I then rented a Chevy Impala.

Then again, maybe it would have been fun!!!Couple in Pickup

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Here and There

I’m not there, I’m here. You’re there, not here. Unless, of course, you are here like me.

I’m in Indiana today. You’re where you usually are.  I hope you two nice every-day-readers from the Russian Federation are still there. Stay out of Ukraine.  Thank you.

Now back to Lafayette, Indiana.

Early Autumn in downtown Lafayette, Indiana
EarlyAutumn in Lafayette Indiana

It’s my semiannual trip to see mom, brother, kids, grand-kids, and old friends (both meanings of the word—old).

My mom is six months into her 10th decade on the planet. Since I last talked about her she’s had one good fall. Trying to make a 3 am potty-call, she missed her wheel chair and tumbled head-first on the tile. It was her first-ever ride in an ambulance and she was not happy about it. She said it was so bumpy she couldn’t hold her bladder. She asked the EMT for a bedpan and he told her they don’t carry that piece of equipment. She said, “Well, you’ll be sorry you made that mistake, cause I’m letting it rip.”

A few stiches in her head and some smashed fingers were a lucky outcome which only required a month or so of healing. She’s back in full stride again…complaining about the horrible food, the bad entertainment and a dumb God that won’t listen and make a deal with her. She keeps offering him/her a trade-in. She says, “I tell him to save a young one and take me. I’m tired.”

Mom gets lots of visitors. It’s like going to see a combination Phyllis Diller/Joan Rivers in a nursing home. Her stand-up routine is from her wheelchair. After their visit, I think they are more worn out from laughing then she is from living.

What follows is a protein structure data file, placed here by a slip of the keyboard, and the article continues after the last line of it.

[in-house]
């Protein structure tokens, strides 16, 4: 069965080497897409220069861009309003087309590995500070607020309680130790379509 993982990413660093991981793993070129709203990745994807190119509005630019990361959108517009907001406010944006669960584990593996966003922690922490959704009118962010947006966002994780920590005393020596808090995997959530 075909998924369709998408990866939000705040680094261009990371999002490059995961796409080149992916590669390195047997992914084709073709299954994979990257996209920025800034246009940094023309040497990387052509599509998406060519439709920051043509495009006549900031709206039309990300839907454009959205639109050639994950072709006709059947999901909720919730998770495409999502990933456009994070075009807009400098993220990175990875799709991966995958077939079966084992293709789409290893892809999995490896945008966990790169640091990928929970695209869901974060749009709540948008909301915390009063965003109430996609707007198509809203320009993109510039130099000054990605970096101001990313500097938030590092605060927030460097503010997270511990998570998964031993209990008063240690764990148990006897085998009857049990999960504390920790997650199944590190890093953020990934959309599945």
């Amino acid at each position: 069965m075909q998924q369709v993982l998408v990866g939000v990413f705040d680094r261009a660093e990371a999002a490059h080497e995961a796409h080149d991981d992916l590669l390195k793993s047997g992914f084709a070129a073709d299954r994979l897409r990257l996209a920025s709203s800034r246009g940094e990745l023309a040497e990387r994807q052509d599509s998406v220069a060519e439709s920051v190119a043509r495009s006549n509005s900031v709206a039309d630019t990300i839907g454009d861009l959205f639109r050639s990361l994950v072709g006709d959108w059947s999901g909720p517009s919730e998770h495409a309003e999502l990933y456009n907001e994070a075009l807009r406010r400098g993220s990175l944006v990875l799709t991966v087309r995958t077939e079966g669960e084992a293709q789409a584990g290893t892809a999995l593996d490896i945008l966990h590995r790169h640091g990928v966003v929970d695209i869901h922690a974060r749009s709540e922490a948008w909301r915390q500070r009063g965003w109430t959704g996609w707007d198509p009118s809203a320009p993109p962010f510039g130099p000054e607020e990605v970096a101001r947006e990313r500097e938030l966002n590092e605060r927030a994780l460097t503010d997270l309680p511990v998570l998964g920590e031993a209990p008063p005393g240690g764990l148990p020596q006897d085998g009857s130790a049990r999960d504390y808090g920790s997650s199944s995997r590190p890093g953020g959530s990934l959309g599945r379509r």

She complains all the time that she has totally lost her appetite. She tells me she hardly eats anything. My mom has been saying that for years. If it’s something she likes, she’ll pack it away. I guarantee she can eat more than any other 100 pound person on the planet. Last week my daughter called her when she was on her way to visit. She asked mom if she could stop and pick up something to eat. With my daughter’s permission I’ll give you the exact conversation.

Grandma:         I’m just not up to power today. Been sleeping all day. No food sounds good.
Me:      How about some soup? I could pick you up some warm vegetable soup? Potato? Anything?
Grandma:         No, just not much appetite.
Me:      ok, but we are close to Subway or Burger King.
Grandma:         Well maybe I could eat a hamburger with cheese, pickle, onion, and ketchup. How about a root beer and a few fries?

That’s my mom and it’s good to be home again.
Stay tuned for more Indiana stories.

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A Rolling Stone Gathers Relationships

Most of the people I hang with are younger than me. My mom has the same problem, but she’s 99. Nobody left.

For me it’s just circumstantial. I’m around many people born in the ‘70s and ‘80s and our historic memories are completely different. I’m not complaining. Who wants to hang around with old farts? That’s my friends’ problem when they hang with me.

Stories I’m familiar with and remember like they were yesterday are totally new pieces of information for many of my friends. Some of those stories popped up this week and I remembered we don’t know things that happened before we were born or while we were in elementary school.

A newly released book chronicles the Gary Hart presidential campaign and how reporters followed him around and caught him with his mistress. One of my friends had never heard of Gary Hart. I understand that and so it’s fun dredging up my memoires of incidents like that and many friends think I’m making stuff up.

Another story came up when a group of us were discussing “early” Rolling Stones stories.
Rolling Stones